Wednesday, October 26, 2011

Hold Your Tongues

Today's passage:  I Corinthians 14
The Apostles Baptized with the Holy Spirit
The Apostles Baptized with the Holy Spirit
Taken from the Treasures of the Bible
By Henry Davenport Northrop, D.D.
International Publishing Company, 1894
     Let me get this out up front.  I honestly have no clue how many people read this, and I surely don't know from what denominations readers herald.  But I'm guessing that there may be some who affiliate with a particular denomination who are about to become highly offended by this post.  I don't apologize for this, because I have to write what God shows me from His Word.  Here it is.  I don't see any need for the gift of tongues in our current dispensation.  It looks to me as if this particular spiritual gift was solely a sign for the early church.  As the gospels had not yet been written, how else was God supposed to get out the Good News?  He could have elected to send all of the disciples to language school.  But that might have taken too much time.  It was important to get out the word about Christ's death, burial and resurrection, especially while so many people from different nations of the Roman Empire were in Jerusalem.  So on the day of Pentecost, God chose to do something supernaturally.  He allowed the disciples to speak in a language that was not native to them, that they had not learned.  This was not just to be impressive.  In the audience were people who actually understood them.  Many of these people from these language groups were saved, and were able to return to their countries proclaiming God's salvation plan through His Son Jesus Christ.

     I can't say I know a lot about the modern-day tongues movement.  I have never been to a service or in a church where this takes place.  I've heard stories.  I've met people who claimed they have this gift.  I've never seen or heard it happen.  That being said, what is the point?  Now in inner-city Chicago, you might be able to make a case for it, since it is very possible you could actually have a person who spoke that language in a church service. But a church that does not have the diversity of people we have here, a church in a more rural area would not seem to need access to a plurality of languages.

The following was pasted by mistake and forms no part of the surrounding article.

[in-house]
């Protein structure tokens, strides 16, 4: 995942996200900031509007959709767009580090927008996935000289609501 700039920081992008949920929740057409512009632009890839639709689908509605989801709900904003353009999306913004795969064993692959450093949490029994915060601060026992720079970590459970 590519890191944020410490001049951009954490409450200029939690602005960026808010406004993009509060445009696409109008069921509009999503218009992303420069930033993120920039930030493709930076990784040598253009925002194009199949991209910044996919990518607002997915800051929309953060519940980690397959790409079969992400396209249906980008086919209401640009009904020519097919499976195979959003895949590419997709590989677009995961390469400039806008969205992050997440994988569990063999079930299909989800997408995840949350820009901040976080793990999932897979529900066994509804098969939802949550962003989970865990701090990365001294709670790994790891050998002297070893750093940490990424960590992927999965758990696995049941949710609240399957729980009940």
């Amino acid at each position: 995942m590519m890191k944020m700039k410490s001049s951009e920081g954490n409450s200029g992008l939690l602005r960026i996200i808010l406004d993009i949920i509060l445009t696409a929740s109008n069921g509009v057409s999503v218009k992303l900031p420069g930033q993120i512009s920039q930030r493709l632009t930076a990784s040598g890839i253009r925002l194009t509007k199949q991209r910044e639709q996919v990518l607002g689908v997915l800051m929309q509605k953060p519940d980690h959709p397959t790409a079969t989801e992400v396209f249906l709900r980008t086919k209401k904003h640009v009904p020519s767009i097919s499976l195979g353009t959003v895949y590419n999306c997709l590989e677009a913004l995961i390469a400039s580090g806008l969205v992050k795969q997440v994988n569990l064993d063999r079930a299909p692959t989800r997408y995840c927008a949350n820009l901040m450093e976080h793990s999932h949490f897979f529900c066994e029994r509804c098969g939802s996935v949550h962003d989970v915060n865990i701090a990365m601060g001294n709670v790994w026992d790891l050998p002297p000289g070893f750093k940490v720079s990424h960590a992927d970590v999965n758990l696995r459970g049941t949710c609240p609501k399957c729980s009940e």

Even if I am completely wrong, and tongues are a gift for today, I still don't see how the churches that claim they have this gift use it properly.  Paul is very plain that if this gift is used, an interpreter should be present.  I never hear of that in these churches.  Paul says that those that have this gift, if there is nobody to interpret for them, than they ought to keep it in.  Why?  Verse 23 explains.  "If therefore the whole church be come together into one place, and all speak with tongues, and there come in those that are unlearned, or unbelievers, will they not say that ye are mad?"  I don't know how the charismatic groups explain away this chapter, but it seems to me that there must be a lot of misinterpretation going on.  Here is my question also.  Maybe the claim is that they don't know what language they are speaking, but someone in their service might understand.  Okay.  Let's take that scenario for a second.  Perhaps I speak German.  If I heard my language in a service, wouldn't I go to the speaker and tell them I understood everything they said?  If nobody ever comes to a person with the gift of tongues and says, "Hey, I understood that!"  What is the point?  Furthermore, if those with this gift is unable to identify the tongue they are speaking, doesn't that seem a little convenient?  I mean, if you discovered you could speak Swahili, wouldn't your gift be better used in Africa, rather than an American city where the likelihood you will meet someone who speaks that language is slim?  I'm not trying to sound snarky or belittling.  Really, I am not.  I know that those who still believe this gift for today, also believe in the same plan of salvation I do, and are my brothers and sisters in Christ.  I know that we will worship in Heaven together.  And maybe then, we will actually sing and speak in different tongues.

1 comment:

  1. Thanks for tackling this "issue." I'm not well versed on this matter as well but I've met & spoke with people who believe & "practice" speaking in tongues. I've had a pastor in the Philippines who wanted to "try-out" this gift in the church but for some reason it did not prosper. I hope I won't sound derogatory or critical as I say this: I've actually experienced a couple of "speaking in tongue" services & for me it was just plain chaotic. Nobody understood anybody & no one was interpreting anyone. So as verse 23 says, an outsider might think that the whole church has gone mad. But this I know --the brothers & sisters in Christ who believe in the gift of tongues are also God's children so I respect them & let them do what they think is right for them in their own churches. And I hope they respect my "preferences" as well.


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